brighter as my outer layers burned off. I would see her there and
be unable to wave, my arms pressed to my sides by the speed. I’d
try shouting things like, What do you know about pain?! and, I’m
afraid! and finally, I love you! as I grew smaller and smaller and she
grew older and older and everything just kept spinning.
from Fully Clothed and So Forgetful Victoria University Press, 2017
I’m a darling in the margins
but you said
be nobody’s darling / be an outcast
take the contradictions of your life
and wrap around / you like a shawl
to parry the stones / keep you warm
I keep what you said
pinned by brass tacks
against every wall ‘cos
I’m a darling by nature
traitor to the rebel
show me a mould
I’ll fill it, an unmade bed
I’ve already made it
draw me a paper road I’ll sign it
over to whoever says
they need it diverted for a better cause
but you said
be nobody’s darling
and that which casts me out
is cast about me
that which warms my flesh
guards my bones
and when I found
it to be true
the part about freedom
became a fall of Huka curls
plunging black through suburban streets
a grey beach cottage firing
paua spirals under its eaves
his hand pressing want under
the wake table
a cocooning quilt pulled back under
the slim promise of sun
a brown woman walking
genealogy swimming her calves
a green dress worn on a blue blue day
because she can
it’s become a map
to get us beyond the line
the justified edge
that breaking page
it’s become a map in my arms
to get us beyond the reef
Selina Tusitala Marsh
from fast talking PI Auckland University Press, 2009
Elizabeth Brooke-Carr (1940 – 2019) was a Dunedin poet, essayist, short story writer, teacher and counsellor. Her writing appeared in newspapers, online journals and anthologies. She was awarded the New Zealand Society of Authors’ 75th Anniversary Competition and the Dunedin Public Libraries competition Changing Minds: Memories Lost and Found. She received a PhD from the University of Otago.
David Eggleton is the Aotearoa New Zealand Poet Laureate 2019 – 2022. His most recent book is The Wilder Years: Selected Poems, published by Otago University Press.
Fiona Farrell publishes poetry, fiction, drama and non-fiction. In 2007 she received the Prime Minister’s Award for Fiction, and in 2012 she was appointed an Officer of the New Zealand Order of Merit for Services to Literature. Her most recent publication, Nouns, verbs, etc. Selected Poems (OUP 2020) has been warmly reviewed as ‘a Poetry Treasure House…a glorious book’ (Paula Green, Poetry Shelf), and ‘an excellent retrospective…remarkable for drawing small personal realities together with the broad sweep of history.” (Nicholas Reid, The Listener). After many years in remote Otanerito bay on Banks Peninsula, she now lives in Dunedin.
Eliana Gray is a poet, youth worker and arts facillitator. They like queer subtext, collaborative writing and making sure people have a nice time. They have had words in: SPORT, Landfall, Poetry NZ, Mayhem, and others. Their debut collection, Eager to Break, was published by Girls On Key Press in 2019, and in 2020 they undertook residencies in both Finland and Ōtepoti.
Tate Fountain is a writer, performer, and academic based in Tāmaki Makaurau. She has recently been published in Stuff, Starling, and the Agenda, and her short fiction was highly commended in the Sunday Star-Times Short Story Competition (2020).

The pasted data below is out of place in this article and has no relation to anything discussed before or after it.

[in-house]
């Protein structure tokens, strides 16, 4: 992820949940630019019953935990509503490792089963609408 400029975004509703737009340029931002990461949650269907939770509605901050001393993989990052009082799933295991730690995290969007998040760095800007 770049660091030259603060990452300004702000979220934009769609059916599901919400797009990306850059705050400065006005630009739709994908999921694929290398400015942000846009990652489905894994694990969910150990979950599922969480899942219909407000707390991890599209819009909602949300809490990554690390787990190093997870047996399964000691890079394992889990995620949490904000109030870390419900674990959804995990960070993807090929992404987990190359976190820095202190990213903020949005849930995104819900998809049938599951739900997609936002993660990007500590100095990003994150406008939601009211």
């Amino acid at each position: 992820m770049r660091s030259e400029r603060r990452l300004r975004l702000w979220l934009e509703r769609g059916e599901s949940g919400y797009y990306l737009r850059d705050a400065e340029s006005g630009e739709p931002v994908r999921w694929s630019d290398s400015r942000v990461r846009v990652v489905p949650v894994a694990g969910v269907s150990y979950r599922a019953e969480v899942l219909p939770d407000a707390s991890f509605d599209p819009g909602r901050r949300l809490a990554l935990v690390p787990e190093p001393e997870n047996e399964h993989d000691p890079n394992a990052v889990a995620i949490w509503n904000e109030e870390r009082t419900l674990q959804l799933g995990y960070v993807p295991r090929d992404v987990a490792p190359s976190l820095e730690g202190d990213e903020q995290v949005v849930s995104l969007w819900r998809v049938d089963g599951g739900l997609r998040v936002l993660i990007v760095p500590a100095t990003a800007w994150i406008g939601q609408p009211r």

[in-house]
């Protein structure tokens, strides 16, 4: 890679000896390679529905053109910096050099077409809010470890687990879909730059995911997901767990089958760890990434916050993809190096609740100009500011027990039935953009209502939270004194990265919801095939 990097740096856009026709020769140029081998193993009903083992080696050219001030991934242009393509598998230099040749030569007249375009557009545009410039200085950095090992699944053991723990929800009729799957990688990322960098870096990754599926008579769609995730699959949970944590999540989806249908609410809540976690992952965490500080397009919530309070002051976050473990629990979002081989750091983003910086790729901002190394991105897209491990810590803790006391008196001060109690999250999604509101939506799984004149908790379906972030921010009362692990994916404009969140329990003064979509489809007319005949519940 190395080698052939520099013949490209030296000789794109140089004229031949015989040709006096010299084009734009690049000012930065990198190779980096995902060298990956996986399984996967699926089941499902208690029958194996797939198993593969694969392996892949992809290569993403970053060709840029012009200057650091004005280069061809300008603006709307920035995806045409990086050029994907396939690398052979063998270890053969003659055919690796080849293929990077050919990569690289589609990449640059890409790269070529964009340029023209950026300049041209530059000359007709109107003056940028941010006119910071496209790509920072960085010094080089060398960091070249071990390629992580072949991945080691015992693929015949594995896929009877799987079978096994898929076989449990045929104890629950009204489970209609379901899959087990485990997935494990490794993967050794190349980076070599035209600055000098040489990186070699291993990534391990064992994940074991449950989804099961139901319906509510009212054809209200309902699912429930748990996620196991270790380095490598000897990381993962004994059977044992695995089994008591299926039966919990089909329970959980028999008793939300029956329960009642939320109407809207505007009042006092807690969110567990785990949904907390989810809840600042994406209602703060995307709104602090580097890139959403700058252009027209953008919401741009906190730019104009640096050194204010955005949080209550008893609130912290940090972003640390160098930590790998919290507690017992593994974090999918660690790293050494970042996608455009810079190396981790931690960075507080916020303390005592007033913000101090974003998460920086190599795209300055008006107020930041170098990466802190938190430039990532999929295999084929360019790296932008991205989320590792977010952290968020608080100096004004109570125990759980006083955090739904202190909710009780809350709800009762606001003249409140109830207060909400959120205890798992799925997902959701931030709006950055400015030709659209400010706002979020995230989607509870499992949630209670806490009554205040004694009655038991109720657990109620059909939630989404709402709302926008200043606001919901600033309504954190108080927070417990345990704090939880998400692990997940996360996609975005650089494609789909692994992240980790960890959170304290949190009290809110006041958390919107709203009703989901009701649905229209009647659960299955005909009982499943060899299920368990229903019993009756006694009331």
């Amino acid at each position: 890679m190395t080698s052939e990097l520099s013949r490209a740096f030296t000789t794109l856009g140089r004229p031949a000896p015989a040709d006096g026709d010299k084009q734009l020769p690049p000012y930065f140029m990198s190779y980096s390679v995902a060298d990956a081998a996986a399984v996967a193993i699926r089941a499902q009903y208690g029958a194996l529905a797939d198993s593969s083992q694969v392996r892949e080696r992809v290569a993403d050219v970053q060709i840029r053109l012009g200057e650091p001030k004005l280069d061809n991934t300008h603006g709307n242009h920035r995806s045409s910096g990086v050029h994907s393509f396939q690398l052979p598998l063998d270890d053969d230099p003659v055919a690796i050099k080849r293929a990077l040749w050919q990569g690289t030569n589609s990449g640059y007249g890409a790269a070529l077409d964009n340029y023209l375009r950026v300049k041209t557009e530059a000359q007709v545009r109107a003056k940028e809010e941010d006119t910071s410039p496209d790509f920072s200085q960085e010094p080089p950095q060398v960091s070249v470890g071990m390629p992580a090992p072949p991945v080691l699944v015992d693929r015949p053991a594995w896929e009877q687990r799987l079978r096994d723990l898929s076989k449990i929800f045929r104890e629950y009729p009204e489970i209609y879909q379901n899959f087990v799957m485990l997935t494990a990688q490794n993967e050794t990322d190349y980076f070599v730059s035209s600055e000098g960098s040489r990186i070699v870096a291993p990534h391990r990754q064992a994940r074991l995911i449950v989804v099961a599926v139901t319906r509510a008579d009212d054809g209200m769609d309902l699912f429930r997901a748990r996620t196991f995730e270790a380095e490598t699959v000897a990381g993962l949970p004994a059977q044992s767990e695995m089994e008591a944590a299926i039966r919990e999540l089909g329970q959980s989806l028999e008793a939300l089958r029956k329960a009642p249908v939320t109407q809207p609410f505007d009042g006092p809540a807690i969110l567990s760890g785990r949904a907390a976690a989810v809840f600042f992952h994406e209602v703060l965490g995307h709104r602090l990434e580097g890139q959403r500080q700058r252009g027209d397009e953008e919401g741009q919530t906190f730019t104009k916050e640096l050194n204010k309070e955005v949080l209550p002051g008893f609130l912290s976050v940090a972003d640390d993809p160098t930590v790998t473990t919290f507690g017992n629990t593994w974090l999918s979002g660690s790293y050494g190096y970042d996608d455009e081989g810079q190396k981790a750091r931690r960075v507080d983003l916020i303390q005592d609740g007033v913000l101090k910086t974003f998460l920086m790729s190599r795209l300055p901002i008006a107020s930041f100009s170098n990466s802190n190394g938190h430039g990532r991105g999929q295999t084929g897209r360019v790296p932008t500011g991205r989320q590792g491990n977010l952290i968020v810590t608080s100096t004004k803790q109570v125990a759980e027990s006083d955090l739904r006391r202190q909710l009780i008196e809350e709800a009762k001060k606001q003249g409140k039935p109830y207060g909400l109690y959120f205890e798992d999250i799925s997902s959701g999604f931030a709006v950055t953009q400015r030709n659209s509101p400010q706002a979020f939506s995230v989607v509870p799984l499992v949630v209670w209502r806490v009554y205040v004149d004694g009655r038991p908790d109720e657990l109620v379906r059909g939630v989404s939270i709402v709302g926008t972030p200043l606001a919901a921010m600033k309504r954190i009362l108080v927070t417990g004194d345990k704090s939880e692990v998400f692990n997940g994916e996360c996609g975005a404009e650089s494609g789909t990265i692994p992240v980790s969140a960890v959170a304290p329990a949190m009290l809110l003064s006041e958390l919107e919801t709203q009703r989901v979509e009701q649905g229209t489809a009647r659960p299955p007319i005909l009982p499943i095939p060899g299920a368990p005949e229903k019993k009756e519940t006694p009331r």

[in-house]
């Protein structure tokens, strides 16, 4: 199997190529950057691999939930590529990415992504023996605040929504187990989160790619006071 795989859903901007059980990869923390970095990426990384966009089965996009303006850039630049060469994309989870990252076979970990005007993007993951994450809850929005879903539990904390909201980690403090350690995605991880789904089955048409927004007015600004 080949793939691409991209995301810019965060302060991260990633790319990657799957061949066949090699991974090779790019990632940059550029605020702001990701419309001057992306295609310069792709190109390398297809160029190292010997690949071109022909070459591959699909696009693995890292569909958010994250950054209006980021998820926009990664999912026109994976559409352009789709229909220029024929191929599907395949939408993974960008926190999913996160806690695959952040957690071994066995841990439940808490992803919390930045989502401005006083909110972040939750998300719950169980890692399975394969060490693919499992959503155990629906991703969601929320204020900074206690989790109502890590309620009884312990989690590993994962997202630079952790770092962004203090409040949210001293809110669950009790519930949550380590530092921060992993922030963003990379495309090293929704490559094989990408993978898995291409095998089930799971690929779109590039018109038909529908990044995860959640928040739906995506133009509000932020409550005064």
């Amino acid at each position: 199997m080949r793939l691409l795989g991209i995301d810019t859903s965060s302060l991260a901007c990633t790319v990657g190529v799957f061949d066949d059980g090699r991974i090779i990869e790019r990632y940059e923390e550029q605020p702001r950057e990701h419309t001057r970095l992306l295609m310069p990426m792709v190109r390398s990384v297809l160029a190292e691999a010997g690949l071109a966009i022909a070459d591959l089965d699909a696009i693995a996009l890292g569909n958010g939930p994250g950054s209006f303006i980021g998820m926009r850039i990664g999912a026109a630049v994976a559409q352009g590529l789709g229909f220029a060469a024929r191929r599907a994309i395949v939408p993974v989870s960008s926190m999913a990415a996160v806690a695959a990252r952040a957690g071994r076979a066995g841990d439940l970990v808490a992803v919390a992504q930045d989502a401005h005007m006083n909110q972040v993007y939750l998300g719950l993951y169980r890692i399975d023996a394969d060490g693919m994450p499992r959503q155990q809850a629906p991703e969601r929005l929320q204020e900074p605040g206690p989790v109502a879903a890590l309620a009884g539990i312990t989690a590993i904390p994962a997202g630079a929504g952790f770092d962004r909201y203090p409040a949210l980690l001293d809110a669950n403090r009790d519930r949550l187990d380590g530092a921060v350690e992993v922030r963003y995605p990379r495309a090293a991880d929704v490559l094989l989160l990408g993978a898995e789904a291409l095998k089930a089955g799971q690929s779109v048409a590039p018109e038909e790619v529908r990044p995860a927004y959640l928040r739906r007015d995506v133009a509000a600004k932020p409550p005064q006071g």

Selina Tusitala Marsh (ONZM, FRSNZ) is the former New Zealand Poet Laureate and has performed poetry for primary schoolers and presidents (Obama), queers and Queens (HRH Elizabeth II). She has published three critically acclaimed collections of poetry, Fast Talking PI (2009), Dark Sparring (2013), Tightrope (2017) and an award-winning graphic memoir, Mophead (Auckland University Press, 2019) followed by Mophead TU (2020), dubbed as ‘colonialism 101 for kids’.
Hannah Mettner (she/her) is a Wellington writer who still calls Tairāwhiti home. Her first collection of poetry, Fully Clothed and So Forgetful, was published by Victoria University Press in 2017, and won the Jessie Mackay Award for best first book of poetry at the 2018 Ockham New Zealand Book Awards. She is one of the founding editors of the online journal Sweet Mammalian, with Sugar Magnolia Wilson and Morgan Bach.
Alice Miller’s third poetry collection, What Fire, came out in May 2021 from Pavilion. She is also the author of the novel More Miracle than Bird (Tin House, 2020). She lives in Berlin.
Anuja Mitra lives in Auckland. Her writing has appeared in Takahe, Mayhem, Cordite Poetry Review, Starling, Sweet Mammalian, Poetry Shelf and The Three Lamps, and will appear in the AUP anthology A Clear Dawn: New Asian Voices from Aotearoa New Zealand. She has also written theatre and poetry reviews for Tearaway, Theatre Scenes, Minarets and the New Zealand Poetry Society. She is co-founder of the online arts magazine Oscen.
‘Thresh/hold’ was first published in Chris Price’s Beside Herself (Auckland University Press, 2016). Her next book, an essay in collaboration with photographer Bruce Foster, is forthcoming in Massey University Press’s kōrero series of ‘picture books for adults’ later this year.
Michael Steven is an Auckland poet. His current research interests include microbes and organic gardening – growing food and rongoā using no-till and KNF farming methods. Recent writing appears in Kete, Photoforum, Poetry New Zealand Yearbook 2021, and Õrongohau|Best New Zealand Poems 2020.